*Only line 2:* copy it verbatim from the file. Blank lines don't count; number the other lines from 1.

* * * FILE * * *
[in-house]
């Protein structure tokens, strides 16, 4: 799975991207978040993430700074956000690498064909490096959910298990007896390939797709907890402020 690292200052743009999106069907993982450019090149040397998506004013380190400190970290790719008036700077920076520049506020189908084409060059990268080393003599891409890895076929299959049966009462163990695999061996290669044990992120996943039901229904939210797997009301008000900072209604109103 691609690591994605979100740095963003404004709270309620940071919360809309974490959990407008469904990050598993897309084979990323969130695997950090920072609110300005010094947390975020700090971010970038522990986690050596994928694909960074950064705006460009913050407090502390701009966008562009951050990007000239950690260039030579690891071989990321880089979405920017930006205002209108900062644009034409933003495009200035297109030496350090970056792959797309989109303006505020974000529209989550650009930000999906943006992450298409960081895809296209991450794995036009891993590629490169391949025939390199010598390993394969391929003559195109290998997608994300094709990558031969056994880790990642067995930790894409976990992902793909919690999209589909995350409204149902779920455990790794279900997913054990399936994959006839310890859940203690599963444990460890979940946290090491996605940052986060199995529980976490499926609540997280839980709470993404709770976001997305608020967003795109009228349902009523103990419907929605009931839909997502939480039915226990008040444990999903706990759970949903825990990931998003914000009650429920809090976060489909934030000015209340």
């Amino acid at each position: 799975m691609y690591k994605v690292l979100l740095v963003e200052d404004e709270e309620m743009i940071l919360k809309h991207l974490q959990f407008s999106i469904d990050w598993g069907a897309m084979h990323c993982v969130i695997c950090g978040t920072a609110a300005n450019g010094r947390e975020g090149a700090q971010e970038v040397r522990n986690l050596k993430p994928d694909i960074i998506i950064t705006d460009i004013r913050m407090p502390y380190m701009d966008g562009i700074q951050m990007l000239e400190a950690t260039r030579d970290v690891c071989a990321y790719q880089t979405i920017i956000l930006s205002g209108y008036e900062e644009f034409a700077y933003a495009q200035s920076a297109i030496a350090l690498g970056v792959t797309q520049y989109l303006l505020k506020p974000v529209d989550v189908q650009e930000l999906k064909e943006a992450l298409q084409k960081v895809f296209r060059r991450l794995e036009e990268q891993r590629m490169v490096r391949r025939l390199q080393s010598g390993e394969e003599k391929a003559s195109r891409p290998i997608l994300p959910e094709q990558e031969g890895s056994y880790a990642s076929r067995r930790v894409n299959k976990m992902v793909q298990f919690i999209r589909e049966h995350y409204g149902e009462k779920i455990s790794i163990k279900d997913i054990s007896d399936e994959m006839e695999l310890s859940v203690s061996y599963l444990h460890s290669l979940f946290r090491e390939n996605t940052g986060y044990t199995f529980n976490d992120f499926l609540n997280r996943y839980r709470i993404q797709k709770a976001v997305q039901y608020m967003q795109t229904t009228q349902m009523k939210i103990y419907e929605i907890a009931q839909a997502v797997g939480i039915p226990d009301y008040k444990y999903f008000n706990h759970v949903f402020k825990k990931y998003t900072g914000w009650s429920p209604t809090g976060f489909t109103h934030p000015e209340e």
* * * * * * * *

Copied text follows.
């Protein structure tokens, strides 16, 4: 799975991207978040993430700074956000690498064909490096959910298990007896390939797709907890402020 690292200052743009999106069907993982450019090149040397998506004013380190400190970290790719008036700077920076520049506020189908084409060059990268080393003599891409890895076929299959049966009462163990695999061996290669044990992120996943039901229904939210797997009301008000900072209604109103 691609690591994605979100740095963003404004709270309620940071919360809309974490959990407008469904990050598993897309084979990323969130695997950090920072609110300005010094947390975020700090971010970038522990986690050596994928694909960074950064705006460009913050407090502390701009966008562009951050990007000239950690260039030579690891071989990321880089979405920017930006205002209108900062644009034409933003495009200035297109030496350090970056792959797309989109303006505020974000529209989550650009930000999906943006992450298409960081895809296209991450794995036009891993590629490169391949025939390199010598390993394969391929003559195109290998997608994300094709990558031969056994880790990642067995930790894409976990992902793909919690999209589909995350409204149902779920455990790794279900997913054990399936994959006839310890859940203690599963444990460890979940946290090491996605940052986060199995529980976490499926609540997280839980709470993404709770976001997305608020967003795109009228349902009523103990419907929605009931839909997502939480039915226990008040444990999903706990759970949903825990990931998003914000009650429920809090976060489909934030000015209340």